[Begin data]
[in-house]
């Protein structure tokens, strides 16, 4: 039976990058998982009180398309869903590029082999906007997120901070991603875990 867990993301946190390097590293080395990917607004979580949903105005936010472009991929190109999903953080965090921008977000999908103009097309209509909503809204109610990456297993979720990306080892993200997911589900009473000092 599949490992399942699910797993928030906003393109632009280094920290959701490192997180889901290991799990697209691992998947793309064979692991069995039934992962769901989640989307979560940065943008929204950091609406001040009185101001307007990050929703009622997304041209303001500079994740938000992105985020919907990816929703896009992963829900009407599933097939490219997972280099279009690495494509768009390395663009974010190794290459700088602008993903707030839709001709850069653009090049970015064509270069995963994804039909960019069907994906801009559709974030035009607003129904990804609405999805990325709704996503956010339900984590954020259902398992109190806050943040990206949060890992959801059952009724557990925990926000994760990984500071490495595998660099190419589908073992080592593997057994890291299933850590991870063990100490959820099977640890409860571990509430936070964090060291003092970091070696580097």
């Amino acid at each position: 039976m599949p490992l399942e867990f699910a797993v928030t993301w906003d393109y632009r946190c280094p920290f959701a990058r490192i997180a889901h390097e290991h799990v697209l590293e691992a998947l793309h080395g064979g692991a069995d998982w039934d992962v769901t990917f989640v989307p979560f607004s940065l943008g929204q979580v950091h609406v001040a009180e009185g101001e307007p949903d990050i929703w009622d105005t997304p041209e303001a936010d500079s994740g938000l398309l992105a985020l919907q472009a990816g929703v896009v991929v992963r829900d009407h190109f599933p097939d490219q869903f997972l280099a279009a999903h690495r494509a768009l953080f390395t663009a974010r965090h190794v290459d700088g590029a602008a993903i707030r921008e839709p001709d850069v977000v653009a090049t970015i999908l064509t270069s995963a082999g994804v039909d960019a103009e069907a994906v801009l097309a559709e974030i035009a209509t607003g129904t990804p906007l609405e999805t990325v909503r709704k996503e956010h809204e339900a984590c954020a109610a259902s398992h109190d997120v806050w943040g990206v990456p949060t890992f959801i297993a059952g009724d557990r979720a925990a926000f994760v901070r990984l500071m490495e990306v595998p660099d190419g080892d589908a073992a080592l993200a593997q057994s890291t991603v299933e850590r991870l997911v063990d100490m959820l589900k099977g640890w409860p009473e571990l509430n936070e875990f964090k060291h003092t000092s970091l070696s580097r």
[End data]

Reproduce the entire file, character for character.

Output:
[in-house]
């Protein structure tokens, strides 16, 4: 039976990058998982009180398309869903590029082999906007997120901070991603875990 867990993301946190390097590293080395990917607004979580949903105005936010472009991929190109999903953080965090921008977000999908103009097309209509909503809204109610990456297993979720990306080892993200997911589900009473000092 599949490992399942699910797993928030906003393109632009280094920290959701490192997180889901290991799990697209691992998947793309064979692991069995039934992962769901989640989307979560940065943008929204950091609406001040009185101001307007990050929703009622997304041209303001500079994740938000992105985020919907990816929703896009992963829900009407599933097939490219997972280099279009690495494509768009390395663009974010190794290459700088602008993903707030839709001709850069653009090049970015064509270069995963994804039909960019069907994906801009559709974030035009607003129904990804609405999805990325709704996503956010339900984590954020259902398992109190806050943040990206949060890992959801059952009724557990925990926000994760990984500071490495595998660099190419589908073992080592593997057994890291299933850590991870063990100490959820099977640890409860571990509430936070964090060291003092970091070696580097």
């Amino acid at each position: 039976m599949p490992l399942e867990f699910a797993v928030t993301w906003d393109y632009r946190c280094p920290f959701a990058r490192i997180a889901h390097e290991h799990v697209l590293e691992a998947l793309h080395g064979g692991a069995d998982w039934d992962v769901t990917f989640v989307p979560f607004s940065l943008g929204q979580v950091h609406v001040a009180e009185g101001e307007p949903d990050i929703w009622d105005t997304p041209e303001a936010d500079s994740g938000l398309l992105a985020l919907q472009a990816g929703v896009v991929v992963r829900d009407h190109f599933p097939d490219q869903f997972l280099a279009a999903h690495r494509a768009l953080f390395t663009a974010r965090h190794v290459d700088g590029a602008a993903i707030r921008e839709p001709d850069v977000v653009a090049t970015i999908l064509t270069s995963a082999g994804v039909d960019a103009e069907a994906v801009l097309a559709e974030i035009a209509t607003g129904t990804p906007l609405e999805t990325v909503r709704k996503e956010h809204e339900a984590c954020a109610a259902s398992h109190d997120v806050w943040g990206v990456p949060t890992f959801i297993a059952g009724d557990r979720a925990a926000f994760v901070r990984l500071m490495e990306v595998p660099d190419g080892d589908a073992a080592l993200a593997q057994s890291t991603v299933e850590r991870l997911v063990d100490m959820l589900k099977g640890w409860p009473e571990l509430n936070e875990f964090k060291h003092t000092s970091l070696s580097r």